My 16-month old daughter wakes from her nap
and cries. I pick her up, press her against my chest
and rub her back until my palm warms
like an old family quilt. “Daddy’s here, daddy’s here,”
I whisper. Here is the island of Oʻahu, 8,500 miles
from Syria. But what if Pacific trade winds suddenly
became helicopters? Flames, nails, and shrapnel
indiscriminately barreling towards us? What if shadows
cast against our windows aren’t plumeria
tree branches, but soldiers and terrorists marching
in heat? Would we reach the desperate boats of
the Mediterranean in time? If we did, could I straighten
my legs into a mast, balanced against the pull and drift
of the current? “Daddy’s here, daddy’s here,” I
whisper. But am I strong enough to carry her across
the razor wires of sovereign borders and ethnic
hatred? Am I strong enough to plead: “please, help
us, please, just let us pass, please, we aren’t
suicide bombs.” Am I strong enough to keep walking
even after my feet crack like Halaby pepper fields after
five years of drought, after this drought of humanity.
Trains and buses rock back and forth to detention centers.
Yet what if we didn’t make landfall? What if here
capsized? Could you inflate your body into a buoy
to hold your child above rising waters? “Daddy’s
here, daddy’s here,” I whisper. Drowning is
the last lullaby of the sea. I lay my daughter
onto bed, her breath finally as calm as low tide.
To all the parents who brave the crossing: you and your
children matter. I hope your love will teach the nations
that emit the most carbon and violence that they should,
instead, remit the most compassion. I hope, soon,
the only difference between a legal refugee and
an illegal migrant will be how willing
we are to open our homes, offer refuge, and
carry each other towards the horizon of care.
In answer to the question “Does poetry play a role in social change?,” Adrienne Rich once responded:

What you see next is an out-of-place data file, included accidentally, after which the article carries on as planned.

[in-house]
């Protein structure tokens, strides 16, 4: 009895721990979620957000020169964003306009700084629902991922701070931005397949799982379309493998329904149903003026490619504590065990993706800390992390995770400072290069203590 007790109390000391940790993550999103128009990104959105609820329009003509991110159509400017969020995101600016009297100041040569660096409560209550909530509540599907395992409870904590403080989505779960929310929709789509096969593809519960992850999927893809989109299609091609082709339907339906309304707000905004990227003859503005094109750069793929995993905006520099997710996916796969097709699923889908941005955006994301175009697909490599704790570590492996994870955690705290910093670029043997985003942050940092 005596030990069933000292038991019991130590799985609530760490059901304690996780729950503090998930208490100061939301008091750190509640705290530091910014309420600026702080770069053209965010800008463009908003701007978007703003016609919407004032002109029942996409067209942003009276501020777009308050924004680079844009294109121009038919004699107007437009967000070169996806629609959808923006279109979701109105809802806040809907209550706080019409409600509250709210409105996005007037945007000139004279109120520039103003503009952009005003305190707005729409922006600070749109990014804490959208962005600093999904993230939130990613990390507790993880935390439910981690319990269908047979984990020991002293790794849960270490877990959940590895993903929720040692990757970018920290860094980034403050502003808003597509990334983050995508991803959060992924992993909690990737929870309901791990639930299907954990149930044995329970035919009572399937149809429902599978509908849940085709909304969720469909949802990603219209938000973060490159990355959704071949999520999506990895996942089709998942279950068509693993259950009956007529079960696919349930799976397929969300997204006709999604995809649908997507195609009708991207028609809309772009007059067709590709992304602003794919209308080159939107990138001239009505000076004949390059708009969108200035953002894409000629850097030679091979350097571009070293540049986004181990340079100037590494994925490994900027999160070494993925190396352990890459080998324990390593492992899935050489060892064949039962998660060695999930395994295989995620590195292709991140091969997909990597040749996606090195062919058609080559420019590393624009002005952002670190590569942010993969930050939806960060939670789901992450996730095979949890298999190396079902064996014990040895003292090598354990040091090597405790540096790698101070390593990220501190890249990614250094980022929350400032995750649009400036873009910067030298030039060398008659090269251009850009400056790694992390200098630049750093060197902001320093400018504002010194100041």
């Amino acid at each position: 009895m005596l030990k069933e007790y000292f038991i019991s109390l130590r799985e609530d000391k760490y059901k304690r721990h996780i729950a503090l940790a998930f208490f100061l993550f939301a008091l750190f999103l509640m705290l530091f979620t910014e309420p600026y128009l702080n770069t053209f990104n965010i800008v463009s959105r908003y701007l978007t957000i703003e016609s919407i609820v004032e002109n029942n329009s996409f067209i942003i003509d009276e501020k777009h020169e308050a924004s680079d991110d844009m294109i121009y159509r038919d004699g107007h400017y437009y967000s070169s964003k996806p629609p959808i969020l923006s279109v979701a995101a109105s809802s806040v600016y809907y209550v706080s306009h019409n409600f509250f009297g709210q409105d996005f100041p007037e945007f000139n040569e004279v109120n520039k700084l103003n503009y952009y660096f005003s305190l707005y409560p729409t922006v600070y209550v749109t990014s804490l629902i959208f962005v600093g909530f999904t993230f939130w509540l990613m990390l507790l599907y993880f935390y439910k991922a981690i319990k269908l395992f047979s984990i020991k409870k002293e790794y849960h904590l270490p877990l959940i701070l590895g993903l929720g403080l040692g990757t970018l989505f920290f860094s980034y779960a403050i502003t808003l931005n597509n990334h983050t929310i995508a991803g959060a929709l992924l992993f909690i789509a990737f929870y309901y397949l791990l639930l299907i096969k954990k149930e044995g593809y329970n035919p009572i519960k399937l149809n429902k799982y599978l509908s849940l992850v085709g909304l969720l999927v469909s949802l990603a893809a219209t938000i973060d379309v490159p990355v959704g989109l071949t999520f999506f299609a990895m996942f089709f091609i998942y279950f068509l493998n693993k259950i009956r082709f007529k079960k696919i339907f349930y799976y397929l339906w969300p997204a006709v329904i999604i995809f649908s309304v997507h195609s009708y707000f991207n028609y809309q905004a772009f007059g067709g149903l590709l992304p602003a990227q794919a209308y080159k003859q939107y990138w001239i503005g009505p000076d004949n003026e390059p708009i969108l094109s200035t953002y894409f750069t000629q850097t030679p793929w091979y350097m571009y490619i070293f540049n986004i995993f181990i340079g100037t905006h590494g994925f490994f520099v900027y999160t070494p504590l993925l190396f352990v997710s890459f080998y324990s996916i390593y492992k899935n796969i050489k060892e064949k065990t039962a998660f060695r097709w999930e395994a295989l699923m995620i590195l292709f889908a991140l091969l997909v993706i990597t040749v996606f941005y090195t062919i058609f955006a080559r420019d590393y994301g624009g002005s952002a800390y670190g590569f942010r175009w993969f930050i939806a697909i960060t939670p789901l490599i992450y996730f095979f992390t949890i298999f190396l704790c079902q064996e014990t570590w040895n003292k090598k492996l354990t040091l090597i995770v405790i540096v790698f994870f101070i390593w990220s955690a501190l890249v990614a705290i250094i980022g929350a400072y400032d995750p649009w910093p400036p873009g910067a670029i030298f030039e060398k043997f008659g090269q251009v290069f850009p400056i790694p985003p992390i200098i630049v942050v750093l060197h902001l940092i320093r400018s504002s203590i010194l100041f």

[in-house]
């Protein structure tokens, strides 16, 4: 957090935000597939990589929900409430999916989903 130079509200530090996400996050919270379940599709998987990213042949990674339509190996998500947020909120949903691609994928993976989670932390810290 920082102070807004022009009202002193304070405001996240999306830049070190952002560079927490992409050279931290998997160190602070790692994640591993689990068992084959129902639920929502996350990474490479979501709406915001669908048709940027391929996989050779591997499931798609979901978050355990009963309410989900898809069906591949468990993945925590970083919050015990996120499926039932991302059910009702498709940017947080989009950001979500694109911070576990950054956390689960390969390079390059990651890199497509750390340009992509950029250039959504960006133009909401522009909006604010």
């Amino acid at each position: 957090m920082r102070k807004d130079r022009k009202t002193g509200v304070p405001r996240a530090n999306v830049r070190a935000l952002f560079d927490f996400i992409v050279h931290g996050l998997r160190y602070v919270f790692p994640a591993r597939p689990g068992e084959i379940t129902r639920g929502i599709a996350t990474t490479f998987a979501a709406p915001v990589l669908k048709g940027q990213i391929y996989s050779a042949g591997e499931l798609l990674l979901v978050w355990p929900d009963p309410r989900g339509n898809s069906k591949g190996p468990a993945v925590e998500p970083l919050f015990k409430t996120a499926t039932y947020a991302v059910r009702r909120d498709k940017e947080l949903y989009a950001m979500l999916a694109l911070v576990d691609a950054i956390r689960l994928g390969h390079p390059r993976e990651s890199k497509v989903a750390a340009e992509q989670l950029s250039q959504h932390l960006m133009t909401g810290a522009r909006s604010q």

“Yes, where poetry is liberative language, connecting the fragments within us, connecting us to others like and unlike ourselves, replenishing our desire. . . . In poetry words can say more than they mean and mean more than they say. In a time of frontal assaults both on language and on human solidarity, poetry can remind us of all we are in danger of losing—disturb us, embolden us out of resignation.”
“As a New York City native, the idea for me in speaking French was just so glamorous. It’s like you’re an intellectual, an internationalist and a really good lover all at once. That seemed just so fantastic to me. So I really wanted to learn and speak the language and become part of this culture.”
– Matt Zimbel, who came to live in Montreal and decided to do everything he could to learn French.
“Think of two people, living together day after day, year after year, in this small space, standing elbow to elbow cooking at the same small stove, squeezing past each other on the narrow stairs, shaving in front of the same small bathroom mirror, constantly jogging, jostling, bumping against each other’s bodies by mistake or on purpose, sensually, aggressively, awkwardly, impatiently, in rage or in love – think what deep though invisible tracks they must leave, everywhere, behind them!”
― Christopher Isherwood,
See TRACES, in this regard.
One of my favourite quotes. Glorious:
“The way in which art creates desire, I guess that’s everywhere. Is there anyone who hasn’t come out of a movie or a play or a concert filled with an unnameable hunger? … To stand in front of one of [Louis Sullivan’s] buildings and look up, or in front, say, of the facade of Notre Dame, is both to have a hunger satisfied that you maybe didn’t know you had, and also to have a new hunger awakened in you. I say “unnameable,” but there’s a certain kind of balance achieved in certain works of art that feels like satiety, a place to rest, and there are others that are like a tear in the cosmos, that open up something raw in us, wonder or terror or longing. I suppose that’s why people who write about aesthetics want to distinguish between the beautiful and sublime…“
V. Life in a post-Brexit world